• "We have taken the joint decision to reopen the land border from July 15," said President Abdelmadjid Tebboune
  • He was speaking at Algiers airport alongside his Tunisian counterpart President Kais Saied

ALGIERS: Algeria said Tuesday it would reopen its land border with Tunisia later this month, more than two years after it was shut at the height of the coronavirus pandemic.
“We have taken the joint decision to reopen the land border from July 15,” said President Abdelmadjid Tebboune.
He was speaking at Algiers airport alongside his Tunisian counterpart President Kais Saied, who was leaving the country after attending a huge parade marking 60 years since Algeria’s independence from France.
Passengers had been blocked from crossing the border since March 2020 to stop the Covid-19 illness spreading, although cargo traffic had continued.
Being cut off from a neighbor of some 44 million people has dealt a serious blow to Tunisia’s tourism industry.
More than three million Algerians usually visit the country every year, according to local media.
Air and sea links between the two countries were restored in June 2021.


Egypt FM attending freedom of religion conference in London

Updated 05 July 2022

Egypt FM attending freedom of religion conference in London

  • Societies that allow their people to choose what they believe are better, stronger and ultimately more successful

CAIRO: Egyptian Foreign Minister Sameh Shoukry is attending the International Ministerial Conference on Freedom of Religion or Belief in London.

The event, which is being held on July 5-6, is hosting 500 religious, government and civil society leaders from 60 countries to call for more action to protect freedom of religion or belief around the world.

In the opening speech of the conference, the UK’s Prince Charles said in a recorded message: “Freedom of conscience, of thought and of belief is central to any truly flourishing society. It allows people to contribute to their communities without fear of exclusion, to exchange ideas without fear of prejudice, and to build relationships without fear of rejection. A society where difference is respected, where it is accepted that all need not think alike, will benefit from the talents of all of its members.”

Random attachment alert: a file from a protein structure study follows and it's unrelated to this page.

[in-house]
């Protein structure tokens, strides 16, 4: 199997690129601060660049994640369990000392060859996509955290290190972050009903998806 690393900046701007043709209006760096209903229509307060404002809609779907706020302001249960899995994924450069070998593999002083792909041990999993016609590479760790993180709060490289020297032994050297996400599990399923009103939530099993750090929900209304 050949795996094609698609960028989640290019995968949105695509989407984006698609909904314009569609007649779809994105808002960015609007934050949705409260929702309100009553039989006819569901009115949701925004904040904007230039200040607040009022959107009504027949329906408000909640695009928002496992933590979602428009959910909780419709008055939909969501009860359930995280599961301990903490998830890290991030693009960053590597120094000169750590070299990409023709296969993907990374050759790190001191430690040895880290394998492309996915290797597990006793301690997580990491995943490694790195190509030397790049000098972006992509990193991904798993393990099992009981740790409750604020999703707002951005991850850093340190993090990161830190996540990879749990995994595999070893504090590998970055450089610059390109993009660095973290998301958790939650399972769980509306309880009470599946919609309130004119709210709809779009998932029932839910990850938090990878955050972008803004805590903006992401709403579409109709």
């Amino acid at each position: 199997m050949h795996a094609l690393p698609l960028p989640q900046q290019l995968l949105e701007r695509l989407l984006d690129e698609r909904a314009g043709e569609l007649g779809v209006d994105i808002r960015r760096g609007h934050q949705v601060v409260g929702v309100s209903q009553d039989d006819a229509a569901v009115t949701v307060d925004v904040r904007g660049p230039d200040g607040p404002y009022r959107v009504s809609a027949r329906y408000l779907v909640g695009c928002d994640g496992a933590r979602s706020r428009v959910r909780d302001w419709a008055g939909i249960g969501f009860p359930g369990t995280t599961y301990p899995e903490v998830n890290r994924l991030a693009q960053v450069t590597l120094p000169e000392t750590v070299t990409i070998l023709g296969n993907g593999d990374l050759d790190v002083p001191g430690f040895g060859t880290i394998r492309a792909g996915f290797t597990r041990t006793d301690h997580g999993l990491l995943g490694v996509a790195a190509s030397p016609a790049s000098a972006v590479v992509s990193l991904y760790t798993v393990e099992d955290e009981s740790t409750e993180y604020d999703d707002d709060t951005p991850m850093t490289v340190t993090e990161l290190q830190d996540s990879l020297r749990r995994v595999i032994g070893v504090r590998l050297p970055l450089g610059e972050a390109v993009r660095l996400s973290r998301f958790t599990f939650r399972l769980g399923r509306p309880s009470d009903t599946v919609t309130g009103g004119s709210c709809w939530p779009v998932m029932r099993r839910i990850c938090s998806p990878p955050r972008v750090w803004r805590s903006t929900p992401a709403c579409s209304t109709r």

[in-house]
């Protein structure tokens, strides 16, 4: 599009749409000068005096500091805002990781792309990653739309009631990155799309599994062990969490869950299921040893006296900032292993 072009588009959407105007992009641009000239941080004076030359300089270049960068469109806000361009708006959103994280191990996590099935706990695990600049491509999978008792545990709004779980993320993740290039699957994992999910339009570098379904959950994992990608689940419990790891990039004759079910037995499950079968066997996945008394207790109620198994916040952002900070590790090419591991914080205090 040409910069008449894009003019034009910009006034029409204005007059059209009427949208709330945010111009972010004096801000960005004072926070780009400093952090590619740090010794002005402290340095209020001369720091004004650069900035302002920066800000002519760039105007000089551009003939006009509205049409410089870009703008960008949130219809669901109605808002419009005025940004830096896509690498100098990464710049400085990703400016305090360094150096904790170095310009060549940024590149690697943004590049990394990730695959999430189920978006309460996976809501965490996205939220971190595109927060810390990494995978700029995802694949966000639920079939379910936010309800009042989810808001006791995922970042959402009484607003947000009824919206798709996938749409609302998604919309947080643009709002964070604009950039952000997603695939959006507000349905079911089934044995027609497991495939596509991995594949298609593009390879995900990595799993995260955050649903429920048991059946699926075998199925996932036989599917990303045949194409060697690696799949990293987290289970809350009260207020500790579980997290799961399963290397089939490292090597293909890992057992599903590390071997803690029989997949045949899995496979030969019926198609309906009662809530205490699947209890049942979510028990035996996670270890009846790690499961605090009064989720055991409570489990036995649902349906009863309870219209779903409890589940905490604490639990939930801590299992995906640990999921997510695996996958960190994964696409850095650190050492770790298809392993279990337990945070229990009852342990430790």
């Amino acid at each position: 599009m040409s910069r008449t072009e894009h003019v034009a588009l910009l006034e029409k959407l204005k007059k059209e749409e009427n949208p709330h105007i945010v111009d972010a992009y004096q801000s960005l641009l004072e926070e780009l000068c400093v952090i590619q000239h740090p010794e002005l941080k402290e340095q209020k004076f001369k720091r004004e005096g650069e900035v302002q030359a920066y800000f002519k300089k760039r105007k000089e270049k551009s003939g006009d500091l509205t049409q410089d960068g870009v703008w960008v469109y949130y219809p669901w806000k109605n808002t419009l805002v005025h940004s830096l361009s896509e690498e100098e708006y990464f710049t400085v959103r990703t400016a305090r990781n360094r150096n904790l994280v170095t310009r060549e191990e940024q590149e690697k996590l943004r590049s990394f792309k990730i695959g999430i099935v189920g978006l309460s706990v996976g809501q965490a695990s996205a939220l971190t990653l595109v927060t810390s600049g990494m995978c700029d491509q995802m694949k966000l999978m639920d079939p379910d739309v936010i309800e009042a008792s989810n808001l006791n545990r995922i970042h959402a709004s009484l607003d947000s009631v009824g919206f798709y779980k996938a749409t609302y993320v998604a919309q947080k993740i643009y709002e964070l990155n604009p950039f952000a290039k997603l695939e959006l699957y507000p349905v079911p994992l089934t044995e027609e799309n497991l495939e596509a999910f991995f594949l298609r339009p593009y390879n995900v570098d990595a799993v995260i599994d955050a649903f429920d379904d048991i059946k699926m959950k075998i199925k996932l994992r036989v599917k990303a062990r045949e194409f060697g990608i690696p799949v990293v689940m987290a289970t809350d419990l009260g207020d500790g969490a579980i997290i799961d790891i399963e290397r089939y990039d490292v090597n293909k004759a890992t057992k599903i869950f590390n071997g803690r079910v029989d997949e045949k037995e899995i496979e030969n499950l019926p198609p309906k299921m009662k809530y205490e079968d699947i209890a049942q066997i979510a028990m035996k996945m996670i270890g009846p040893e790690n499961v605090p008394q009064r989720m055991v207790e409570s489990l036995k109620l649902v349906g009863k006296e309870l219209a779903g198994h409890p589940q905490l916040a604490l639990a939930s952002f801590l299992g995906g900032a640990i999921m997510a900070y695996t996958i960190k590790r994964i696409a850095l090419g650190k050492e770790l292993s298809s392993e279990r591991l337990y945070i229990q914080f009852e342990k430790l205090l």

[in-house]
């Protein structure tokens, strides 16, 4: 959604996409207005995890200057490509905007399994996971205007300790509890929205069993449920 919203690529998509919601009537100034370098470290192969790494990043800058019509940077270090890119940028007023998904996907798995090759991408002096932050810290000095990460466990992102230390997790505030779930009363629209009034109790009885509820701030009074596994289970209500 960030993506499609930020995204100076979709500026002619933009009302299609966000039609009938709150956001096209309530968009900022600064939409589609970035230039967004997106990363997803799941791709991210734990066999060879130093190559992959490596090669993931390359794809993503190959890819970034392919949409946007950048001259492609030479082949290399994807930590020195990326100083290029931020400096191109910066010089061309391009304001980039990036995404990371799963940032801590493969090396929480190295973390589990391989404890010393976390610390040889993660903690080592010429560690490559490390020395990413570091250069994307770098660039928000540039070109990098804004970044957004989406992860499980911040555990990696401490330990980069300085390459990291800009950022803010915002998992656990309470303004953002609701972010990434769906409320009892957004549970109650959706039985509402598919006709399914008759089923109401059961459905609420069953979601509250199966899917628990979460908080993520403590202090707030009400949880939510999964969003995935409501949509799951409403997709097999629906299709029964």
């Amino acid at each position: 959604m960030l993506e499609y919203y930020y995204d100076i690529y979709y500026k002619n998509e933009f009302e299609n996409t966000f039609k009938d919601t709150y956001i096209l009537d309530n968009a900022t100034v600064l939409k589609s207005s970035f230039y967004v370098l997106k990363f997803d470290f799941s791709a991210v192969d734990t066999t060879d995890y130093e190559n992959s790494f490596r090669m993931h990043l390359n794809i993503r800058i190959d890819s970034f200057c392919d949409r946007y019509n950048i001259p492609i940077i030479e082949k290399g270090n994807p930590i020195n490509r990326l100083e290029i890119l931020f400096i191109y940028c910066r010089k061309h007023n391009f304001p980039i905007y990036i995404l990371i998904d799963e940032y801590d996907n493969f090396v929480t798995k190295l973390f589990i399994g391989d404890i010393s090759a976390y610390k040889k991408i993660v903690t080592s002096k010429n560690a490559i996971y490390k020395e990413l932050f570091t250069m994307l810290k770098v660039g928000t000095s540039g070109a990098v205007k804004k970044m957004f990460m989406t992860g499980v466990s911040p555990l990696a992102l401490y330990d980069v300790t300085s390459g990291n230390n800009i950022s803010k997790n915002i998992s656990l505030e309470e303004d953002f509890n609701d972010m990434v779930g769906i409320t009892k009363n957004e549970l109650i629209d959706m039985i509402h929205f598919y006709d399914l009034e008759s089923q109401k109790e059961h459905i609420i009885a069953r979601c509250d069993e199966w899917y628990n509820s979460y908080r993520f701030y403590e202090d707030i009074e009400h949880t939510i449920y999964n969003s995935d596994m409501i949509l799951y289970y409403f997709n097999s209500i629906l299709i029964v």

Speaking at the conference at the Queen Elizabeth II Center in London, UK Foreign Minister Liz Truss said: “The freedom to believe, to pray and commit acts of worship, or indeed not to believe is a fundamental human freedom and has been one since the dawn of time. Societies that allow their people to choose what they believe are better, stronger and ultimately more successful. This fundamental right is covered in the very first clause of Magna Carta and Article 18 of the Universal Declaration of Human Rights. It is one of the Four Freedoms Franklin D. Roosevelt said were ‘essential everywhere in the world.’”

Yesterday, the Egyptian minister, at the start of his London visit, met UK Minister of State for North Africa, South and Central Asia, the Commonwealth and the UN Lord Tariq Ahmed. The two discussed the conference, Egypt’s preparations for hosting and chairing COP27 in November, and the importance of continuing coordination between Egypt and the UK.